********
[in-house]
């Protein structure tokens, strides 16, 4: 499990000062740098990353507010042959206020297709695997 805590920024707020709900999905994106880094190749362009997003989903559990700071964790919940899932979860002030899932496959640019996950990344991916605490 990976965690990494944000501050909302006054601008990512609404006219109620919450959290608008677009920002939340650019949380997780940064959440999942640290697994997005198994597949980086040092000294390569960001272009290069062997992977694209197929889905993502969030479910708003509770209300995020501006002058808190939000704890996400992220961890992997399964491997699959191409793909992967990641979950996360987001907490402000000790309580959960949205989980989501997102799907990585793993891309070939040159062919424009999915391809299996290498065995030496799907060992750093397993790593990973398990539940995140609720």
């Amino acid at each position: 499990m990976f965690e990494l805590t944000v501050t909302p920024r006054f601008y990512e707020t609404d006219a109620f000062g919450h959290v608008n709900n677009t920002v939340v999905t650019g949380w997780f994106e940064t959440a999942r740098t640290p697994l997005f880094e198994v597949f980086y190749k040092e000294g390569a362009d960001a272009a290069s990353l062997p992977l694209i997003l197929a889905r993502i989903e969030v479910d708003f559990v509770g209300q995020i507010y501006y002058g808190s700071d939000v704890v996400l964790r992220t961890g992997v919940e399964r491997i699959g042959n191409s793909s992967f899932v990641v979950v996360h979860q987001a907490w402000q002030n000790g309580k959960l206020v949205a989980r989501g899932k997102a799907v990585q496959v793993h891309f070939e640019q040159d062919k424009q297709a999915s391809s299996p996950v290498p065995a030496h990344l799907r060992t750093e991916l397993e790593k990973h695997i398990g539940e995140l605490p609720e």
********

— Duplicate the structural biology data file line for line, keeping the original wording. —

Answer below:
[in-house]
């Protein structure tokens, strides 16, 4: 499990000062740098990353507010042959206020297709695997 805590920024707020709900999905994106880094190749362009997003989903559990700071964790919940899932979860002030899932496959640019996950990344991916605490 990976965690990494944000501050909302006054601008990512609404006219109620919450959290608008677009920002939340650019949380997780940064959440999942640290697994997005198994597949980086040092000294390569960001272009290069062997992977694209197929889905993502969030479910708003509770209300995020501006002058808190939000704890996400992220961890992997399964491997699959191409793909992967990641979950996360987001907490402000000790309580959960949205989980989501997102799907990585793993891309070939040159062919424009999915391809299996290498065995030496799907060992750093397993790593990973398990539940995140609720």
């Amino acid at each position: 499990m990976f965690e990494l805590t944000v501050t909302p920024r006054f601008y990512e707020t609404d006219a109620f000062g919450h959290v608008n709900n677009t920002v939340v999905t650019g949380w997780f994106e940064t959440a999942r740098t640290p697994l997005f880094e198994v597949f980086y190749k040092e000294g390569a362009d960001a272009a290069s990353l062997p992977l694209i997003l197929a889905r993502i989903e969030v479910d708003f559990v509770g209300q995020i507010y501006y002058g808190s700071d939000v704890v996400l964790r992220t961890g992997v919940e399964r491997i699959g042959n191409s793909s992967f899932v990641v979950v996360h979860q987001a907490w402000q002030n000790g309580k959960l206020v949205a989980r989501g899932k997102a799907v990585q496959v793993h891309f070939e640019q040159d062919k424009q297709a999915s391809s299996p996950v290498p065995a030496h990344l799907r060992t750093e991916l397993e790593k990973h695997i398990g539940e995140l605490p609720e």